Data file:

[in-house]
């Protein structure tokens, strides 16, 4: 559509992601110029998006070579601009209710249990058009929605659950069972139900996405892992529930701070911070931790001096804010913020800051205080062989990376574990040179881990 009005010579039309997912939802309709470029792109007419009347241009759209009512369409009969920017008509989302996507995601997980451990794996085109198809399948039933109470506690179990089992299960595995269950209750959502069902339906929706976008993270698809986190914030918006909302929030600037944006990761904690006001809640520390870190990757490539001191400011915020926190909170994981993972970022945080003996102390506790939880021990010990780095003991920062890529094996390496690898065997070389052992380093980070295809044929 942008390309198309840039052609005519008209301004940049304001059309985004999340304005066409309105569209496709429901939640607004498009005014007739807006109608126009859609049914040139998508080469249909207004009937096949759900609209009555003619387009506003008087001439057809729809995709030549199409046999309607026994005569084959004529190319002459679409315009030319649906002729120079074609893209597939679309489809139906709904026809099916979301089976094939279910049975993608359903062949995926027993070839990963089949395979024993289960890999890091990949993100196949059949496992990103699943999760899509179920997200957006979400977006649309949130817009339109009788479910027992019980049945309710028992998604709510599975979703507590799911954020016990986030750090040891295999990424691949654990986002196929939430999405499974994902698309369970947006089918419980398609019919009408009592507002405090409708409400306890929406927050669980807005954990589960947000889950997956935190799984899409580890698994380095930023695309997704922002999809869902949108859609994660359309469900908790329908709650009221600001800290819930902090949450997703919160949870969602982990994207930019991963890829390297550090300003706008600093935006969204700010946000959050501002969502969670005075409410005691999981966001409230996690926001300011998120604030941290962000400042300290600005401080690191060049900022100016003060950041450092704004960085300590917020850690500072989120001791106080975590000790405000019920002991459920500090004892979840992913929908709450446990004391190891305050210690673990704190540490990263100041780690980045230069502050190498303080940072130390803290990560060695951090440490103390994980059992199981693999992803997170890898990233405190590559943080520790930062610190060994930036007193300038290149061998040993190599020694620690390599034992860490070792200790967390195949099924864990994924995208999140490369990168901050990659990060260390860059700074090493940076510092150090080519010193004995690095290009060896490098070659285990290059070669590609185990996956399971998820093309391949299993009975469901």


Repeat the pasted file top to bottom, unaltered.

[in-house]
């Protein structure tokens, strides 16, 4: 559509992601110029998006070579601009209710249990058009929605659950069972139900996405892992529930701070911070931790001096804010913020800051205080062989990376574990040179881990 009005010579039309997912939802309709470029792109007419009347241009759209009512369409009969920017008509989302996507995601997980451990794996085109198809399948039933109470506690179990089992299960595995269950209750959502069902339906929706976008993270698809986190914030918006909302929030600037944006990761904690006001809640520390870190990757490539001191400011915020926190909170994981993972970022945080003996102390506790939880021990010990780095003991920062890529094996390496690898065997070389052992380093980070295809044929 942008390309198309840039052609005519008209301004940049304001059309985004999340304005066409309105569209496709429901939640607004498009005014007739807006109608126009859609049914040139998508080469249909207004009937096949759900609209009555003619387009506003008087001439057809729809995709030549199409046999309607026994005569084959004529190319002459679409315009030319649906002729120079074609893209597939679309489809139906709904026809099916979301089976094939279910049975993608359903062949995926027993070839990963089949395979024993289960890999890091990949993100196949059949496992990103699943999760899509179920997200957006979400977006649309949130817009339109009788479910027992019980049945309710028992998604709510599975979703507590799911954020016990986030750090040891295999990424691949654990986002196929939430999405499974994902698309369970947006089918419980398609019919009408009592507002405090409708409400306890929406927050669980807005954990589960947000889950997956935190799984899409580890698994380095930023695309997704922002999809869902949108859609994660359309469900908790329908709650009221600001800290819930902090949450997703919160949870969602982990994207930019991963890829390297550090300003706008600093935006969204700010946000959050501002969502969670005075409410005691999981966001409230996690926001300011998120604030941290962000400042300290600005401080690191060049900022100016003060950041450092704004960085300590917020850690500072989120001791106080975590000790405000019920002991459920500090004892979840992913929908709450446990004391190891305050210690673990704190540490990263100041780690980045230069502050190498303080940072130390803290990560060695951090440490103390994980059992199981693999992803997170890898990233405190590559943080520790930062610190060994930036007193300038290149061998040993190599020694620690390599034992860490070792200790967390195949099924864990994924995208999140490369990168901050990659990060260390860059700074090493940076510092150090080519010193004995690095290009060896490098070659285990290059070669590609185990996956399971998820093309391949299993009975469901």